Conceptualization, A.C.T., B.V.S., D.P., J.N. and G.T.; methodology, B.V.S., A.C.T., J.N., G.T., D.P. and J.A.G.; validation, A.C.T., B.V.S. and J.A.G.; formal analysis, A.C.T. and D.P.; investigation/data curation, B.V.S., B.A.R., J.N., D.P. and J.A.G.; writing—original draft preparation, B.V.S. and A.C.T.; writing—review and editing, B.V.S., A.C.T., B.A.R., J.N., D.P., J.A.G. and G.T.; visualization, B.V.S.; supervision, A.C.T., G.T., J.N. and D.P.; project administration, A.C.T. and G.T.; funding acquisition, B.V.S. and A.C.T. All authors have read and agreed to the published version of the manuscript.


Thompson is supported by NIH/NEI K23-EY030897, the Wake Forest Older Americans Independence Center (P30-AG021332), and the Doris Duke Charitable Foundation (2023-0232). Braden Saba was supported by the WFSOM Medical Student Research Program 2022.

Institutional Review Board Statement

The study was conducted in accordance with the Declaration of Helsinki and approved by the Institutional Review Board (or Ethics Committee) of Wake Forest School of Medicine (protocol code IRB00079833 and 15 January 2022).

Informed Consent Statement

Patient consent was waived due to the use of retrospective electronic health record data.

Data Availability Statement

A limited dataset can be made available upon submission of a data analysis plan to the corresponding author, and completion of standard institutional data use agreements and institutional review board requirements. The data are not publicly available since the dataset contains retinal imaging and adults aged 89 or older which are considered HIPAA identifiers.

Conflicts of Interest

The authors declare no conflicts of interest related to this work.


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Figure 1. The unadjusted and adjusted association of visual acuity function with risk of fall, mortality, and a composite outcome among patients with acute anterior ischemic optic neuropathy. Legend: The point is the Hazard ratio and the bar represents the 95% confidence interval. LogMAR VA = logarithm of the minimum angle of resolution visual acuity. Legal Blindness = visual acuity 20/200 or worse.
Figure 1. The unadjusted and adjusted association of visual acuity function with risk of fall, mortality, and a composite outcome among patients with acute anterior ischemic optic neuropathy. Legend: The point is the Hazard ratio and the bar represents the 95% confidence interval. LogMAR VA = logarithm of the minimum angle of resolution visual acuity. Legal Blindness = visual acuity 20/200 or worse.
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Table 1. Association of clinical and demographic characteristics with unadjusted risk of incident fall or incident mortality.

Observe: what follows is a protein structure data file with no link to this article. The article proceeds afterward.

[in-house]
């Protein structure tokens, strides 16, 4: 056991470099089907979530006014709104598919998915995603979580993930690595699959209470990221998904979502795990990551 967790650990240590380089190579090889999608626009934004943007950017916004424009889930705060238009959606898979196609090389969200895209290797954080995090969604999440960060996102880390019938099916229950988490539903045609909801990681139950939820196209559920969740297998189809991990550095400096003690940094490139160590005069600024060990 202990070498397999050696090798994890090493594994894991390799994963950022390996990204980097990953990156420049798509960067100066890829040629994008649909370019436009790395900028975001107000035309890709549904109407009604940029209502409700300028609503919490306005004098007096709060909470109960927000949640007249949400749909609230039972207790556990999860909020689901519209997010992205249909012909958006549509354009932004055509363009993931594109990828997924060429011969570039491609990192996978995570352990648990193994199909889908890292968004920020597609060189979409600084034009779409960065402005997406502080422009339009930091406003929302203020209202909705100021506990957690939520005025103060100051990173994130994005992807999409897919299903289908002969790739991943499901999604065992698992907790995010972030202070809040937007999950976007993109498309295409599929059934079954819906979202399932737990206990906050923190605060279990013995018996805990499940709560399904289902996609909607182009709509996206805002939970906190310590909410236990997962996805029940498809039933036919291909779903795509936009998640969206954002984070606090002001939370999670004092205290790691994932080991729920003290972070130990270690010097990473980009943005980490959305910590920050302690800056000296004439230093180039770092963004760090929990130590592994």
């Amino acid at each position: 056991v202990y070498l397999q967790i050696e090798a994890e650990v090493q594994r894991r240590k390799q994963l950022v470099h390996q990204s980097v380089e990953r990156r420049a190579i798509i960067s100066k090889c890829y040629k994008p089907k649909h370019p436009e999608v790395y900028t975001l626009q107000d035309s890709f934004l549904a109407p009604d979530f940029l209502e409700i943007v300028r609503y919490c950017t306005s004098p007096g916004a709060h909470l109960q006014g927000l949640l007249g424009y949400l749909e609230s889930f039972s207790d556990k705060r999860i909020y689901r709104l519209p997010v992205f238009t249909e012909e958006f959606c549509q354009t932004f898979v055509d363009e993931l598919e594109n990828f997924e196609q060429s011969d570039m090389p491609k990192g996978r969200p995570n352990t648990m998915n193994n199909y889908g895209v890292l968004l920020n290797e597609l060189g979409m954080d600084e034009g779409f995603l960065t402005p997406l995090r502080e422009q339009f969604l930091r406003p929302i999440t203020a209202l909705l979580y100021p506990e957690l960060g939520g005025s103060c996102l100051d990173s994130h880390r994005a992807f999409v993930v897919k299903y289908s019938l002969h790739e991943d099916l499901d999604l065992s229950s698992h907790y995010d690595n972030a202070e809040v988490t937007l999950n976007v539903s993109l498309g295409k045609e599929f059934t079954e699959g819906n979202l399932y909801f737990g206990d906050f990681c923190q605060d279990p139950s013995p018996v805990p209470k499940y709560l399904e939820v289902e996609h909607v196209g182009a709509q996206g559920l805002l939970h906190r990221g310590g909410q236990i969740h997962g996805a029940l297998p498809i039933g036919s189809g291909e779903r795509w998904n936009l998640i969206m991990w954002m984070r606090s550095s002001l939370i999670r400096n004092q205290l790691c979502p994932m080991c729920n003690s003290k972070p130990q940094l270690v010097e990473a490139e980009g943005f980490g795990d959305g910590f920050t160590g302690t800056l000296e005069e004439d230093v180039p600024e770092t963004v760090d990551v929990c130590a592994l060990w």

Table 1. Association of clinical and demographic characteristics with unadjusted risk of incident fall or incident mortality.
Demographics—n (%)Overall
(N = 428)
Incident Fall:
Unadjusted Hazard Ratio
(95% Confidence Interval), p-Value
Incident Mortality:
Unadjusted Hazard Ratio
(95% Confidence Interval), p-Value
Age—mean (standard
68.1 (12.3)1.05 (1.03, 1.07), p < 0.00011.08 (1.06, 1.11), p < 0.0001
Female vs. male sex—n (%)173 (40.4%) 1.72 (1.07, 2.78), p = 0.0250.88 (0.54, 1.43), p = 0.599
Non-white vs. White—n (%)31 (7.2%)2.23 (1.06, 4.67), p = 0.0341.95 (0.93, 4.08), p = 0.077
ARMD—n (%)53 (12.4%) 1.06 (0.53, 2.14), p = 0.8721.34 (0.72, 2.52), p = 0.360
Cataracts—n (%)203 (47.4%)0.36 (0.21, 0.62), p < 0.00010.99 (0.62, 1.62), p = 0.999
Diabetic retinopathy—n (%)50 (11.7%)0.97 (0.48, 1.96), p = 0.9411.23 (0.67, 2.45), p = 0.449
Cardiovascular disease—n (%)139 (32.5%)3.48 (2.12, 5.71), p < 0.00012.88 (1.77, 4.70), p < 0.0001
Cerebrovascular disease—n (%)84 (19.6%)2.44 (1.50, 3.96), p < 0.00011.87 (0.13, 3.08), p = 0.013
Diabetes mellitus—n (%)161 (37.6%)1.40 (0.87, 2.25), p = 0.1671.23 (0.76, 1.99), p = 0.390
Hypertension—n (%)277 (64.7%)3.76 (1.80, 7.86), p < 0.00011.36 (0.80, 2.32), p = 0.255
Dementia—n (%)24 (5.6%)3.80 (2.08, 6.96), p < 0.00011.68 (0.80, 3.53), p = 0.169
Polypharmacy ≥ 5 medications—n (%)357 (83.4%)1.16 (0.56, 2.43), p = 0.6891.04 (0.52, 2.10), p = 0.904
LogMAR Visual Acuity1.04 (1.00)1.23 (0.98, 1.54), p = 0.0751.57 (1.27, 1.95), p < 0.0001
Visual Acuity 20/200 or worse176 (41.1%)1.30 (0.81, 2.09), p = 0.2802.10 (1.30, 3.38), p = 0.002
LogMAR = log of the minimum angle of resolution; VA = visual acuity. Hazard ratios are from separate Cox Proportional Hazards models of each demographic or clinical factor with either incident fall or mortality.
Table 2. Unadjusted and adjusted hazard ratios of the association of vision with risk of incident fall and mortality.
Table 2. Unadjusted and adjusted hazard ratios of the association of vision with risk of incident fall and mortality.
Incident Fall
Hazard Ratio
(95% Confidence
Interval), p-Value
Incident Mortality
Hazard Ratio
(95% Confidence
Interval), p-Value
Composite Risk
Hazard Ratio
(95% Confidence Interval), p-Value
+1 unit LogMAR Visual Acuity
Unadjusted 1.23 (0.98, 1.56), p = 0.0751.57 (1.27, 1.95), p < 0.00011.37 (1.15, 1.62), p < 0.0001
Adjusted1.36 (1.06, 1.73), p = 0.0141.44 (1.15, 1.82), p = 0.0021.37 (1.15, 1.65), p = 0.001
Visual Acuity 20/200 or worse
Unadjusted1.30 (0.81, 2.09), p = 0.282.10 (1.30, 3.38), p = 0.0021.55 (1.09, 2.23), p = 0.016
Adjusted1.80 (1.05, 3.07), p = 0.0322.16 (1.29, 3.63), p = 0.0041.74 (1.17, 2.58), p = 0.006
LogMAR = log of the minimum angle of resolution; Unadjusted models are bivariate analysis. Adjusted models included a priori confounders as covariates: age, sex, race, ARMD, cataract, diabetic retinopathy, cardiovascular disease, cerebrovascular disease, dementia, polypharmacy.
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MDPI and ACS Style

Saba, B.V.; Grosser, J.A.; Prado, D.; Robusto, B.A.; Nahmias, J.; Treadwell, G.; Thompson, A.C. Relationship of Visual Function with Incident Fall and Mortality among Patients with Anterior Ischemic Optic Neuropathy. J. Clin. Transl. Ophthalmol. 2024, 2, 15-25.

AMA Style

Saba BV, Grosser JA, Prado D, Robusto BA, Nahmias J, Treadwell G, Thompson AC. Relationship of Visual Function with Incident Fall and Mortality among Patients with Anterior Ischemic Optic Neuropathy. Journal of Clinical & Translational Ophthalmology. 2024; 2(1):15-25.

Chicago/Turabian Style

Saba, Braden V., Joshua A. Grosser, Dominic Prado, Brian A. Robusto, Javier Nahmias, Gillian Treadwell, and Atalie C. Thompson. 2024. "Relationship of Visual Function with Incident Fall and Mortality among Patients with Anterior Ischemic Optic Neuropathy" Journal of Clinical & Translational Ophthalmology 2, no. 1: 15-25.